Peak Design designed the 45L Travel Backpack to look cleaner and more polished than most hiking and camping backpacks. This is great for photographers who want to own and use a single bag for all uses cases and environments.
The shoulder and waist straps are constructed using thin, high-density foam. Both straps are perfectly comfortable for light and moderate hikes, but for me are too thin for extended hikes. I also would have preferred some control over where the shoulder straps mounted to the bag (to more comfortably accommodate longer torsos like mine).
The sternum and waist straps use unconventional metal hooks instead of the standard clasps used by other bags. The waist belt hook slides into a black strip of nylon, while the sternum strep connects to one of four "pockets" stitched into the shoulder strap. Of note, the sternum strap isn't stitched into the bag, so it can be removed (intentionally or accidentally).
For me, the waist band takes some getting used to. Though it does the job of redistributing weight from the shoulders to the hips, it feels a bit thin for my taste. I wish the waist strap was thicker and more substantive, but I also recognize that that change would detract from the bag's aesthetic.
Photographers who don't hike long distances or wear packs for extended periods of time shouldn't miss having thicker straps or a more sophisticated, customizable harness. But for photographers who wear backpacks longer in more physically demanding, strenuous environments, a different brand of outdoor camera bag may be better suited.
Overall, the 45L Travel Backpack is a thoughtfully designed bag, but there are a few limitations and particular use cases where the bag may not be the best fit for everyone.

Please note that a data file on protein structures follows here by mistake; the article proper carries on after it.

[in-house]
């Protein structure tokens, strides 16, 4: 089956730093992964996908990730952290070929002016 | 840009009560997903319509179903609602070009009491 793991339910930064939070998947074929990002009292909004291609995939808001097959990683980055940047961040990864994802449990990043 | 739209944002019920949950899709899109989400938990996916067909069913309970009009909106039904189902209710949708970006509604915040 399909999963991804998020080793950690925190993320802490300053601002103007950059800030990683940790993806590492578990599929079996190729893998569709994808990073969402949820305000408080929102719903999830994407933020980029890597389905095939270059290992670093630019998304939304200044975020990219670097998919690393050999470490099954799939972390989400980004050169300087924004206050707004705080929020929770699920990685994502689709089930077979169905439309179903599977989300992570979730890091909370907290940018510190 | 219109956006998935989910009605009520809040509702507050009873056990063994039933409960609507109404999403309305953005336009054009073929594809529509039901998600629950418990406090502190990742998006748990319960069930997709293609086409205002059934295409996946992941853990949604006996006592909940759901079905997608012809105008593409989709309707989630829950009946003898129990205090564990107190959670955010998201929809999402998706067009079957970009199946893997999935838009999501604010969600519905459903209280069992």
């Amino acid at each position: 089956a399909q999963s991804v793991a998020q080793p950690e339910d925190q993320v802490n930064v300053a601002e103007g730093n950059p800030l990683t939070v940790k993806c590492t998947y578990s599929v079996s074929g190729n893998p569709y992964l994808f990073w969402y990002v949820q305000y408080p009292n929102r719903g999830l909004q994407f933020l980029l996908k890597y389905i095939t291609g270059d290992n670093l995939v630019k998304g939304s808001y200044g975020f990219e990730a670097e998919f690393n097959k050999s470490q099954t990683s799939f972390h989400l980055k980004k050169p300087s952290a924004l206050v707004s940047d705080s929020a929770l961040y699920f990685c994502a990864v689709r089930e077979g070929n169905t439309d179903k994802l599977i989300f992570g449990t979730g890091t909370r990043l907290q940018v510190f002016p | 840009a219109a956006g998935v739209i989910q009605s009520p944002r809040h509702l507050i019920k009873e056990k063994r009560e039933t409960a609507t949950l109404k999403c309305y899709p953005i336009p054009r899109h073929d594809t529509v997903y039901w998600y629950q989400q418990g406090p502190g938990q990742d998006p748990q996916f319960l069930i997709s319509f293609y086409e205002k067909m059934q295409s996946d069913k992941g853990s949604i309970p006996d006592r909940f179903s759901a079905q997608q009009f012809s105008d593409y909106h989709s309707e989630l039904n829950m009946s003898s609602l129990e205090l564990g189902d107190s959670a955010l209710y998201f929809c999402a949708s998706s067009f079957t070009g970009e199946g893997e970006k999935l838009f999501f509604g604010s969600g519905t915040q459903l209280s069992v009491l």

The 45L Travel Backpack does not come with an integrated rain cover. The nylon exterior of the bag and zippers are water resistant, but not completely waterproof. This means some moisture could still get inside the bag, and some photographers would likely prefer keeping the bag itself dry (especially when caught in a downpour). For those who want true protection from the elements, a separate RainFly ($30) cover must be purchased. I wasn't able to test the cover, but it appears to integrate nicely into the magnetized front-flap compartment.
Finally, the 45L Travel Backpack provides few options for additional customization and modification of its exterior. It has a few carabiner loops for hanging things, but there are no additional mounts or slots for attaching straps or other accessories. Photographers who like to customize their bag exterior with additional pouches, straps and accessories may be better served by a more traditional outdoor backpack.
Wrapping it up
Overall, the 45L Travel Backpack from Peak Design fills a niche in the large marketplace of photographer bags and backpacks. It has most of the features of a backcountry, wilderness backpack but with a more refined, streamlined design that wouldn't look out of place in urban environments.
The camera cubes are clever, for a traveling photographer or videographer may use them configure their own gear layouts for different scenarios, whether that means filling up the bag with gear when used as an airplane carry-on, or modifying their setup later on the ground. The modularity and flexibility is fantastic.
Finally, for readers unfamiliar with the company, it's worth mentioning that Peak Design is one of the most serious companies about lowering the environmental impact of what they manufacture. So much so in fact they founded their own non-profit for other companies to follow. Peak Design is also fair trade certified, with standards for their workers and manufacturing facilities. Finally, all their products (including the 45L Travel Backpack) are guaranteed for life, so the company will help you out if ever there is ever a defect.
Check current price
At the time of this review, the 45L Travel Backpack retails for $299 in the United States, but prices can and will change, so click the button below to check the current price of the bag through reputable online retailers (including Peak Design itself). To their credit, Peak Design also maintains a used marketplace for the 45L Travel Backpack and other products, for those looking to re-use gear and save money!
Here's the video version of this review.